Dr Maria Tomlinson, 33, a lecturer in the School of Journalism, Media and Communication, at The University of Sheffield, says: “I’ve been involved with the Charter for quite a few months now, I was invited by Jayne Dunn who has always been a very strong advocate for women experiencing menopause, so she got together a group of experts from the local area to create a Charter around menstruation and menopause. This is really exciting because it shows they have the city’s commitment to supporting women and people who menstruate and go through menopause. It’s about making sure that schools and workplaces in Sheffield support women or people who menstruate who go through menopause.

“The Charter mentions the guidance from the British Standards Institute. I worked with them and a panel of experts to create guidance for employees who experience menstruation and menopause in the workplace and that’s already having a massive impact – it’s been downloaded a couple of times and various organisations in the UK are implementing it.”

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Menopause and perimenopause – the period of time which the body takes to transition into menopause – are not specifically covered under The Equality Act 2010. However, if someone is treated unfairly in the workplace because of menopause, it could amount to discrimination, for example, under sex, disability, or age. The new ground-breaking Charter will help ensure that this never happens, with a solid contribution towards creating a supportive workplace model for women suffering from menopause, which local businesses and organisations will be encouraged to implement.

Michelle Britton, 52, an NHS Administrator, says: “The more information there is, the more people are educated. It will allow managers to make more informed decisions about how they fit work around women’s needs. Any sort of education going forward can only be a good thing. It allows us to take steps forward for future generations. Women now are more open about menopause and menstruation compared to years ago when you couldn’t have open discussions about feminine issues.”

According to UCL News, an online study found that nine in ten women were never educated about the menopause and over sixty per cent only started learning about menopause once their symptoms have started. Due to the significant impact of menopause and the lack of workplace support, The Menopause Charity estimates that ten per cent of women need to leave their jobs when they go through menopause.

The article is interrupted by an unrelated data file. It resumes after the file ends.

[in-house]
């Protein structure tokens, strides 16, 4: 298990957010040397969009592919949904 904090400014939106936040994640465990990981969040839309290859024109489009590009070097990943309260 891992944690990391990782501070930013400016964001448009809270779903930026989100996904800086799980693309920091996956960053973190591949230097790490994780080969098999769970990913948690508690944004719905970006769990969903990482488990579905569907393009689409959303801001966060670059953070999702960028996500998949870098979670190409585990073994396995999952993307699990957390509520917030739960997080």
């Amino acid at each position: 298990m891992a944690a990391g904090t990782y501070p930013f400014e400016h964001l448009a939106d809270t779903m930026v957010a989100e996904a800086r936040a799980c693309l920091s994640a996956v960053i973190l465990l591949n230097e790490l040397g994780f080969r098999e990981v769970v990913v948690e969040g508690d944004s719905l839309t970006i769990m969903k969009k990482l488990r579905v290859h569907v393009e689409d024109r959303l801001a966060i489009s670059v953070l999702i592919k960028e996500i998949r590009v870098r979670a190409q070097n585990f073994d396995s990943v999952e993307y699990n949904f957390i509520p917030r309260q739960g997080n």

Mrs Britton says: “ I do think we’ve taken more steps forward recently, with a few celebrities coming forward and talking about it like Davina McCall. In the last six months to a year, there have been more women talking about it compared to my mum’s generation. However, these conversations are still within female circles. So if you are working in an office that is predominantly male, they are not going to know anything about menopause. “I just try day to day to not let it affect me too much. I’m not going to let the menopause define who I am.”

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Approximately 13 million people are currently experience menopause or perimenopause in the UK, which is equivalent to a third of the UK female population. Menopause can cause a range of physical and mental symptoms that can last for many years. Symptoms include anxiety, mood swings, hot flushes, brain fog, and irregular periods.

Anastasia Linardi, 52, a baker from Athens, who currently lives in Belfast, says: “Menopause has affected my daily life and routine dramatically. The menopause symptoms are so hard to live with, and also trying to hide and act normal at the same time. It is a condition that you have to learn to live with.

“I think the Menopause and Period Equality Charter in Sheffield can be informative and supportive to the suffering individuals. I have read a lot about the menopause and that has helped me. Providing more knowledge and information will be helpful to understand the situation that the suffering individuals are getting through, and it will help to overcome the stigma.”

‘A Celebration of Women in Sheffield’ held at Sheffield City Hall on 8 March from 10am until 12pm.